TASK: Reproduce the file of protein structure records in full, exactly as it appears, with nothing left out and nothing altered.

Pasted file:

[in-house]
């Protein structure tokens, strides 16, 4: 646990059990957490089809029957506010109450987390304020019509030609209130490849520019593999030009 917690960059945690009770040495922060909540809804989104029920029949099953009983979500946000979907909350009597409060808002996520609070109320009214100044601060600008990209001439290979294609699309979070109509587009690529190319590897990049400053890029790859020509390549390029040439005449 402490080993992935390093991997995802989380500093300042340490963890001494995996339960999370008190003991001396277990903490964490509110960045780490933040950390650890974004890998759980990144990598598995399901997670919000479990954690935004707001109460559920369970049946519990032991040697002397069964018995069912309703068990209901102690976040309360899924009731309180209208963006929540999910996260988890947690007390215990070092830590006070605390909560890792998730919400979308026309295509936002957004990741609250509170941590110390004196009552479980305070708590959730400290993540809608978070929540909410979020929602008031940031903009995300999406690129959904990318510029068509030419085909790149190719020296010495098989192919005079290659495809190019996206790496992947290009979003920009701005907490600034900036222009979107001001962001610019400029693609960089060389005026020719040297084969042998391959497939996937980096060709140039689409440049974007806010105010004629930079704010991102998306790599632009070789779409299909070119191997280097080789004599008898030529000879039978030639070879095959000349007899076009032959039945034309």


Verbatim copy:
[in-house]
């Protein structure tokens, strides 16, 4: 646990059990957490089809029957506010109450987390304020019509030609209130490849520019593999030009 917690960059945690009770040495922060909540809804989104029920029949099953009983979500946000979907909350009597409060808002996520609070109320009214100044601060600008990209001439290979294609699309979070109509587009690529190319590897990049400053890029790859020509390549390029040439005449 402490080993992935390093991997995802989380500093300042340490963890001494995996339960999370008190003991001396277990903490964490509110960045780490933040950390650890974004890998759980990144990598598995399901997670919000479990954690935004707001109460559920369970049946519990032991040697002397069964018995069912309703068990209901102690976040309360899924009731309180209208963006929540999910996260988890947690007390215990070092830590006070605390909560890792998730919400979308026309295509936002957004990741609250509170941590110390004196009552479980305070708590959730400290993540809608978070929540909410979020929602008031940031903009995300999406690129959904990318510029068509030419085909790149190719020296010495098989192919005079290659495809190019996206790496992947290009979003920009701005907490600034900036222009979107001001962001610019400029693609960089060389005026020719040297084969042998391959497939996937980096060709140039689409440049974007806010105010004629930079704010991102998306790599632009070789779409299909070119191997280097080789004599008898030529000879039978030639070879095959000349007899076009032959039945034309």